Why I Love Points, Miles, and Travel "Hacking"
(As a sidenote, I don't like the phrase "travel hacking," but haven't found anything as good or succinct. Hence the quotes in the headline.)
When I read other blogs, message boards, and social media feeds, it's clear that travel "hackers" take one of two distinct approaches: to have the most opulent, luxurious experiences possible without spending tens of thousands, or to travel absolutely as much as possible, no matter the class or comfort.
I fall in between those two, leaning a bit towards the latter. My overarching goal is to travel as much as possible, as often as possible, to as many places as possible, and usually that means saving money and points/miles for the next trip whenever I can. At the same time, I'd like the occasional experience in the premium cabin, getting a full night's sleep on longhaul flights and generally having fun on board with food, drinks, and big TVs (jeez, it sounds like a clichéd bachelor pad). Until recently, my overall goal in collecting points and miles listed towards the first approach: I wanted to book my fiancée and I in first/business class the whole way for our honeymoon this coming fall.
Now that the honeymoon flights and hotels are set, I’m moving back towards the second approach while reevaluating my goals, looking at upcoming ultra-longhaul trips we may want to fly in business class, shorter trips that I could afford but would love to save money on, and everything in between. That includes frequent trips that otherwise might strain my budget.
I have a few trips planned this summer, including a trip up to Vermont to visit my brother. He's a musician who lives just outside Burlington. It's drivable, but I don't have a car and I'm only going for a weekend. United, Jet Blue, and Delta all offer non-stop service between NYC airports and BTV. When I searched Google Flights before we’d locked down a date, flights were in the low-to-mid $100-range. Once we picked a weekend I searched again, and sigh: everything except the wildly inconvenient (for me) flights had gone way up in price. Considering other travel planning, it was nearing the point of budget strain.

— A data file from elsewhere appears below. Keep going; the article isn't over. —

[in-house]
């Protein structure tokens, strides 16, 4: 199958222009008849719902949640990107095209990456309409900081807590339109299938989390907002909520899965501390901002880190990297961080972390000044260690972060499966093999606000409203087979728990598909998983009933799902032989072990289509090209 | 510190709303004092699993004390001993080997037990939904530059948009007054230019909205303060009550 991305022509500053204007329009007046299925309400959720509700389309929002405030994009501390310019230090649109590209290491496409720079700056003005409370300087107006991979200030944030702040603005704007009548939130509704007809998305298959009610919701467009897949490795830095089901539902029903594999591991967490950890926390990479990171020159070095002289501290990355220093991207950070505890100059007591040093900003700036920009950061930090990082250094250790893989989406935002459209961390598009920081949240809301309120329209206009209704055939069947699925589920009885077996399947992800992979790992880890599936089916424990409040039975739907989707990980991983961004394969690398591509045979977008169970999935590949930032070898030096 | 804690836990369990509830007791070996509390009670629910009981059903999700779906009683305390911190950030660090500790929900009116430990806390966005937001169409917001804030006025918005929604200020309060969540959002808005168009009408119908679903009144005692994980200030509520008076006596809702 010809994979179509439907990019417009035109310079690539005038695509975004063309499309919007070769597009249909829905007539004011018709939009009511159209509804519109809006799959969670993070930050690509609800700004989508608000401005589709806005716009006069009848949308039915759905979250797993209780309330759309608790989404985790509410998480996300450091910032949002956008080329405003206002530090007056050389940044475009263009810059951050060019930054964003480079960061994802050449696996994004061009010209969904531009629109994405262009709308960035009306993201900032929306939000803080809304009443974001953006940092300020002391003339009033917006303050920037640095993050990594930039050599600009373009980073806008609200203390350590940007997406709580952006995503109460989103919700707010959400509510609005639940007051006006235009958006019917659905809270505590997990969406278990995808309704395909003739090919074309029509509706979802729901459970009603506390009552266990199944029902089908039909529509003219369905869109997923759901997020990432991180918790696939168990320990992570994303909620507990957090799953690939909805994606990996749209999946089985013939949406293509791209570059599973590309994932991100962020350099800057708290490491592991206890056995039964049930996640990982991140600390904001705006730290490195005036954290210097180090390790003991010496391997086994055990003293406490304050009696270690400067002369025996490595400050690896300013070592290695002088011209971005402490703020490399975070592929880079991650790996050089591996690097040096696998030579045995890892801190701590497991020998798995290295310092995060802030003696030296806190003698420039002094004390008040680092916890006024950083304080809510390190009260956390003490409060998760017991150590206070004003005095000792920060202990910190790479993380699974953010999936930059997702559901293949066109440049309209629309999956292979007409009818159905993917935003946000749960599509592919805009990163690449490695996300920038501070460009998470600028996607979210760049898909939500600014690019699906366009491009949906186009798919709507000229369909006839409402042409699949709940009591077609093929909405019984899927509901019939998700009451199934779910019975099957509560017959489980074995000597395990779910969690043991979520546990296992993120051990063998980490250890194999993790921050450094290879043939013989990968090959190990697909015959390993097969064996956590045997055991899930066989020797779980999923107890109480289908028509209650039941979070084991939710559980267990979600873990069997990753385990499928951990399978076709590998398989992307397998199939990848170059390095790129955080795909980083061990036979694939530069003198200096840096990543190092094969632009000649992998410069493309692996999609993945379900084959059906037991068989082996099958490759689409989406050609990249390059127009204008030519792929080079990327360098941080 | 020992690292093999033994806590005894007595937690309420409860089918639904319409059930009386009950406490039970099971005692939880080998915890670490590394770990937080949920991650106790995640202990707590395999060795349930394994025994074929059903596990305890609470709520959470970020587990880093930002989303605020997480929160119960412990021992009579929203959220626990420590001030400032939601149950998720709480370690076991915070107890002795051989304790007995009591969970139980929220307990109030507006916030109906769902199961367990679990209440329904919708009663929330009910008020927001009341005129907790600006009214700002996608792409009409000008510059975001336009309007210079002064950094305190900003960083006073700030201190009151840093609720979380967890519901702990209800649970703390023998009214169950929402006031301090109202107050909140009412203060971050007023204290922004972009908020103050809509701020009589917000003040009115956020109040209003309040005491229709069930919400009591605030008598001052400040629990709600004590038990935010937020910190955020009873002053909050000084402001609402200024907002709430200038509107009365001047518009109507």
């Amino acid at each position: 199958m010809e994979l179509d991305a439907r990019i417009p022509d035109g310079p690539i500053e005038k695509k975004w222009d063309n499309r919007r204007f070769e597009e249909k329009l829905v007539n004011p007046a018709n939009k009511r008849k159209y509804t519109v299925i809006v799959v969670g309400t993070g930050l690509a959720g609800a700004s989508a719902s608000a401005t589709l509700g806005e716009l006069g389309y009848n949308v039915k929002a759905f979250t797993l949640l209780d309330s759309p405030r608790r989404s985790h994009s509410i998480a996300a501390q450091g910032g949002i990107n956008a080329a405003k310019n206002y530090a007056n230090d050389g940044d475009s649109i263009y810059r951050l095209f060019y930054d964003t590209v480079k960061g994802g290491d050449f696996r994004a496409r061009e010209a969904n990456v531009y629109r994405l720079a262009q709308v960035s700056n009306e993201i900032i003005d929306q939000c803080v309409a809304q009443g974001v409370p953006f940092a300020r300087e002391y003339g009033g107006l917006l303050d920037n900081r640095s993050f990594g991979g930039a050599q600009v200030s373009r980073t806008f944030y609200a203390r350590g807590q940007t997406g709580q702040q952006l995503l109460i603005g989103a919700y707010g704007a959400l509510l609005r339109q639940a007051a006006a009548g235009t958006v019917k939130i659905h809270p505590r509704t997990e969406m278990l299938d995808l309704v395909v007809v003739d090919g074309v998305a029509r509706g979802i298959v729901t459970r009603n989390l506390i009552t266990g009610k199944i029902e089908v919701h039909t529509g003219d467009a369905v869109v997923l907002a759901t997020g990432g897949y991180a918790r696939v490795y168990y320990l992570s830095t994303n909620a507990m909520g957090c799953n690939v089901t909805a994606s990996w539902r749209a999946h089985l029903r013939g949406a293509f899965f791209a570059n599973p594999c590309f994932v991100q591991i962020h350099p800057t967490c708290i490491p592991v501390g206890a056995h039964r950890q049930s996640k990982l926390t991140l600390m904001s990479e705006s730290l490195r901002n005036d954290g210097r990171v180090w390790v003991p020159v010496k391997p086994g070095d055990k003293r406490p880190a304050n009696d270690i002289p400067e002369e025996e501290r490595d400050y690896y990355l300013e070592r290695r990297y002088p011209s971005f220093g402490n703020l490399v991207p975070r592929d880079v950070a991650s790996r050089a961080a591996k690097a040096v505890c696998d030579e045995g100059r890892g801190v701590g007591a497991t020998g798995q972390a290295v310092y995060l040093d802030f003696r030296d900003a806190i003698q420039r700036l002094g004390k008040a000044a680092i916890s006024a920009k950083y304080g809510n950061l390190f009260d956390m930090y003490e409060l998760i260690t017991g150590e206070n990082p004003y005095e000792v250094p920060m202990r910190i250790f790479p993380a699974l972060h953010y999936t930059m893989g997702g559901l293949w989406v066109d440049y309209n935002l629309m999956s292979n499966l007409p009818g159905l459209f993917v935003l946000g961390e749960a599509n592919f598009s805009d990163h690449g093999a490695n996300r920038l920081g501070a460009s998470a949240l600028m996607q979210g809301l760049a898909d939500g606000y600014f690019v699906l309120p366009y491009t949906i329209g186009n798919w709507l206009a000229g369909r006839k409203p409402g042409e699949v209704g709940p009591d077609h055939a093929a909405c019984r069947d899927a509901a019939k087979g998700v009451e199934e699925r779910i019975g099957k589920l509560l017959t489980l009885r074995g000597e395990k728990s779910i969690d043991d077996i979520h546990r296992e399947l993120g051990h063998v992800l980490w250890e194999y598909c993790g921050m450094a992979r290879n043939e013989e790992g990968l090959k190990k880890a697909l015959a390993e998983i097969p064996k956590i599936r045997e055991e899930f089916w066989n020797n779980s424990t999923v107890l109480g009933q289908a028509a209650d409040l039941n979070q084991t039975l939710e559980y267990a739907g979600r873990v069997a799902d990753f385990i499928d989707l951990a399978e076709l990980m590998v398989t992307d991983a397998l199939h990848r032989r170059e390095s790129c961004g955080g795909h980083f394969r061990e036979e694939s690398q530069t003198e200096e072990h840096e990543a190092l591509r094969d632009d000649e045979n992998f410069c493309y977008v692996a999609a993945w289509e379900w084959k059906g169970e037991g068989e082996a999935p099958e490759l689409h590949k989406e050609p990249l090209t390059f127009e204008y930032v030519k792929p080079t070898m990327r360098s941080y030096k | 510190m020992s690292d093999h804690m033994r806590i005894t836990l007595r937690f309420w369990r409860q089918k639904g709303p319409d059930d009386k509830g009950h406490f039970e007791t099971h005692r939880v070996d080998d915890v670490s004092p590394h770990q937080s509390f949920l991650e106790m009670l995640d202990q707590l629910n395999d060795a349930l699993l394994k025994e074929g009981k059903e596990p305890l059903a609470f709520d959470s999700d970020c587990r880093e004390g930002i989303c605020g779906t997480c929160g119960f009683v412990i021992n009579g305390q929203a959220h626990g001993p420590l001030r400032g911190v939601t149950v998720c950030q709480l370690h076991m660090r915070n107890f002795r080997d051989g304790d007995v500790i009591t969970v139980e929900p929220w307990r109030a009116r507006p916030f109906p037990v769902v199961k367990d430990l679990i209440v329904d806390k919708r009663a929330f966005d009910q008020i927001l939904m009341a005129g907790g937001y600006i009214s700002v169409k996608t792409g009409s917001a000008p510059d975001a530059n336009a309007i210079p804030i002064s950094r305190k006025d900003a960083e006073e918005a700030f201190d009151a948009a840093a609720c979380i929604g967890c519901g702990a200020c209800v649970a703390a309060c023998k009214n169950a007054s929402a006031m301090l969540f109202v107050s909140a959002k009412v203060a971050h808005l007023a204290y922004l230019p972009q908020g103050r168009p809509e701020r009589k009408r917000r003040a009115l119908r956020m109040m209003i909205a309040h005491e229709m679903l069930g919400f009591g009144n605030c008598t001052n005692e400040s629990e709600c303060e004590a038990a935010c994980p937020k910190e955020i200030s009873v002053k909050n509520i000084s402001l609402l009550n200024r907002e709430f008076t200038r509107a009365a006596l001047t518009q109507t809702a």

Enter the points and miles game. I had a nice stock of Delta SkyMiles thanks to flights, a credit card signup, and a handful of random bonuses and extra miles. While Delta (infuriatingly) dropped their award chart in favor of “dynamic pricing,” you can usually find the lowest available "saver" rate by doing a few searches and comparing. Some bloggers have even built their own approximated award charts.
A few searches later, and I was booked on a round-trip to BTV for just 15,000 Delta SkyMiles. Factoring in the $5.60 security tax on each segment, that’s a 2 cent-per-point value redemption. Not bad for the most derided mileage currency out there.
The point of this post is that the points and miles game isn’t just about flying in luxury suites and taking showers at 38,000 feet. It’s also about things like this: helping a guy spend a weekend with his brother when his budget might not have been able to afford it otherwise.
Stay tuned for future posts! While I’ve been a little busier than expected working, wedding planning and everything else, I’m still aiming to post more regularly and often. I’ve got about five posts in the works, which should be going up over the rest of spring. The easiest way to see new posts is to sign up for e-mail alerts in the menu or on the home page. Make sure to follow on Twitter and Instagram, too.